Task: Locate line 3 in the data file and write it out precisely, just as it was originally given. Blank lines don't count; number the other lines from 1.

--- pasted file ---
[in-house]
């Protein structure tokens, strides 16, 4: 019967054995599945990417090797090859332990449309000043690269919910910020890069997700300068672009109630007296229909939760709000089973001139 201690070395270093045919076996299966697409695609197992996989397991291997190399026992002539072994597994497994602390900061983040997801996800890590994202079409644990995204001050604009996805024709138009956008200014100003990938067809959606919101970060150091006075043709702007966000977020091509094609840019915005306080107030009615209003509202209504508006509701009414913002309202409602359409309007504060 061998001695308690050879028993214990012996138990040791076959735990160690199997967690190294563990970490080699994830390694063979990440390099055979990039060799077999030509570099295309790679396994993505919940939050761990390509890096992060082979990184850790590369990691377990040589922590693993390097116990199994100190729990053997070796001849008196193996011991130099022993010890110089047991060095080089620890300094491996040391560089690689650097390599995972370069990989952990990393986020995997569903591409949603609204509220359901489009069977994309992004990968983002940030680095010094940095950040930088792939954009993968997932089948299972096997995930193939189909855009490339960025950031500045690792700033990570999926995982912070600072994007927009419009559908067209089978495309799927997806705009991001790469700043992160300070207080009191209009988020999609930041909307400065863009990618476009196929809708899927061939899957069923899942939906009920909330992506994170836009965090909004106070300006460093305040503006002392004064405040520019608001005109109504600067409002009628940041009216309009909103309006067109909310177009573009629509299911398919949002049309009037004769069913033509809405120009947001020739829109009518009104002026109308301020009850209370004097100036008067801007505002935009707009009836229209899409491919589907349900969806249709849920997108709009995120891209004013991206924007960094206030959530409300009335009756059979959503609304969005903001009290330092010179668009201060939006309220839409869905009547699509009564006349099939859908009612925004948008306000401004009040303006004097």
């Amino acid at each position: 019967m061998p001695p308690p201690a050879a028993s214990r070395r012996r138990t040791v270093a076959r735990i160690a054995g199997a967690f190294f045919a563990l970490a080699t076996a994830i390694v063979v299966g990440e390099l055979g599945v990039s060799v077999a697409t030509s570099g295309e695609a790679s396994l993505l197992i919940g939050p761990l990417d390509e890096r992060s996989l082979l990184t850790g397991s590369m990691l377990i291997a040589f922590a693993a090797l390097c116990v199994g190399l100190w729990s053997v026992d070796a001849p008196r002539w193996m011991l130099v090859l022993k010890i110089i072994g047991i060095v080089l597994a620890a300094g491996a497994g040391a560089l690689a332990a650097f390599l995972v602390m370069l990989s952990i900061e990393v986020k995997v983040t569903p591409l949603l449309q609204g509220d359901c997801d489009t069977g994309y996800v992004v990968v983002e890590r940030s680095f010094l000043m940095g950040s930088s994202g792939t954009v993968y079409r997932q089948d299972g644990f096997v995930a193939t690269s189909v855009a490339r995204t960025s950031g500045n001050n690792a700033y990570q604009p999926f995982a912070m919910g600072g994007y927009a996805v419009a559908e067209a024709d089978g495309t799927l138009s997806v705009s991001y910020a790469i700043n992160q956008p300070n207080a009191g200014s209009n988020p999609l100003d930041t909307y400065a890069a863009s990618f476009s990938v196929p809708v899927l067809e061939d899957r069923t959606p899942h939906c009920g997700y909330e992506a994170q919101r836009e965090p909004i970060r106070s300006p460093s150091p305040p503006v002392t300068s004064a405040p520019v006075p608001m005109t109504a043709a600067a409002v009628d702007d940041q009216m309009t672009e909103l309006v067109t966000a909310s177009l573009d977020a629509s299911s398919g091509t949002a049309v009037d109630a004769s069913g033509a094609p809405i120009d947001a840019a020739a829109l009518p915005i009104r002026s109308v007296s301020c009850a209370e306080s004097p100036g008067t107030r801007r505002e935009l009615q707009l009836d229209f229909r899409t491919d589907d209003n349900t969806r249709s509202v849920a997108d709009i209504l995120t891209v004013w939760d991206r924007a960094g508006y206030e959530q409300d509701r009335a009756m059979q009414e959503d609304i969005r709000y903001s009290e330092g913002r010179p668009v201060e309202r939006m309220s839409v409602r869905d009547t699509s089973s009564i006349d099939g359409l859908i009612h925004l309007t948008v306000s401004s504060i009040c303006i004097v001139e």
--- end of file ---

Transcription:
């Amino acid at each position: 019967m061998p001695p308690p201690a050879a028993s214990r070395r012996r138990t040791v270093a076959r735990i160690a054995g199997a967690f190294f045919a563990l970490a080699t076996a994830i390694v063979v299966g990440e390099l055979g599945v990039s060799v077999a697409t030509s570099g295309e695609a790679s396994l993505l197992i919940g939050p761990l990417d390509e890096r992060s996989l082979l990184t850790g397991s590369m990691l377990i291997a040589f922590a693993a090797l390097c116990v199994g190399l100190w729990s053997v026992d070796a001849p008196r002539w193996m011991l130099v090859l022993k010890i110089i072994g047991i060095v080089l597994a620890a300094g491996a497994g040391a560089l690689a332990a650097f390599l995972v602390m370069l990989s952990i900061e990393v986020k995997v983040t569903p591409l949603l449309q609204g509220d359901c997801d489009t069977g994309y996800v992004v990968v983002e890590r940030s680095f010094l000043m940095g950040s930088s994202g792939t954009v993968y079409r997932q089948d299972g644990f096997v995930a193939t690269s189909v855009a490339r995204t960025s950031g500045n001050n690792a700033y990570q604009p999926f995982a912070m919910g600072g994007y927009a996805v419009a559908e067209a024709d089978g495309t799927l138009s997806v705009s991001y910020a790469i700043n992160q956008p300070n207080a009191g200014s209009n988020p999609l100003d930041t909307y400065a890069a863009s990618f476009s990938v196929p809708v899927l067809e061939d899957r069923t959606p899942h939906c009920g997700y909330e992506a994170q919101r836009e965090p909004i970060r106070s300006p460093s150091p305040p503006v002392t300068s004064a405040p520019v006075p608001m005109t109504a043709a600067a409002v009628d702007d940041q009216m309009t672009e909103l309006v067109t966000a909310s177009l573009d977020a629509s299911s398919g091509t949002a049309v009037d109630a004769s069913g033509a094609p809405i120009d947001a840019a020739a829109l009518p915005i009104r002026s109308v007296s301020c009850a209370e306080s004097p100036g008067t107030r801007r505002e935009l009615q707009l009836d229209f229909r899409t491919d589907d209003n349900t969806r249709s509202v849920a997108d709009i209504l995120t891209v004013w939760d991206r924007a960094g508006y206030e959530q409300d509701r009335a009756m059979q009414e959503d609304i969005r709000y903001s009290e330092g913002r010179p668009v201060e309202r939006m309220s839409v409602r869905d009547t699509s089973s009564i006349d099939g359409l859908i009612h925004l309007t948008v306000s401004s504060i009040c303006i004097v001139e």